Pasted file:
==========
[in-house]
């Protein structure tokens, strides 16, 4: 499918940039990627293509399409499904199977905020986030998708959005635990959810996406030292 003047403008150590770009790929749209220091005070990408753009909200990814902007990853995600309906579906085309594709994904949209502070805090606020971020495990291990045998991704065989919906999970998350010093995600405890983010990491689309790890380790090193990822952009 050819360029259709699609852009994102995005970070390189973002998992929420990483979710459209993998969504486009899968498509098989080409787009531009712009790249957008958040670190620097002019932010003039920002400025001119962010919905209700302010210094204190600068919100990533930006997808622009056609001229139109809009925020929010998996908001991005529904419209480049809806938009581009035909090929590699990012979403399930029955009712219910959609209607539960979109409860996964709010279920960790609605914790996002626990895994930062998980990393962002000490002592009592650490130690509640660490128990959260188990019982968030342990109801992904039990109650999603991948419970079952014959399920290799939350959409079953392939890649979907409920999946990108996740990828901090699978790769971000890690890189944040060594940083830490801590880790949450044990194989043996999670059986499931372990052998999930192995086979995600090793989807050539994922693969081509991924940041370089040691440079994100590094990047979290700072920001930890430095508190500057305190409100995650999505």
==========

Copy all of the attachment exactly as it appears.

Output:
[in-house]
């Protein structure tokens, strides 16, 4: 499918940039990627293509399409499904199977905020986030998708959005635990959810996406030292 003047403008150590770009790929749209220091005070990408753009909200990814902007990853995600309906579906085309594709994904949209502070805090606020971020495990291990045998991704065989919906999970998350010093995600405890983010990491689309790890380790090193990822952009 050819360029259709699609852009994102995005970070390189973002998992929420990483979710459209993998969504486009899968498509098989080409787009531009712009790249957008958040670190620097002019932010003039920002400025001119962010919905209700302010210094204190600068919100990533930006997808622009056609001229139109809009925020929010998996908001991005529904419209480049809806938009581009035909090929590699990012979403399930029955009712219910959609209607539960979109409860996964709010279920960790609605914790996002626990895994930062998980990393962002000490002592009592650490130690509640660490128990959260188990019982968030342990109801992904039990109650999603991948419970079952014959399920290799939350959409079953392939890649979907409920999946990108996740990828901090699978790769971000890690890189944040060594940083830490801590880790949450044990194989043996999670059986499931372990052998999930192995086979995600090793989807050539994922693969081509991924940041370089040691440079994100590094990047979290700072920001930890430095508190500057305190409100995650999505």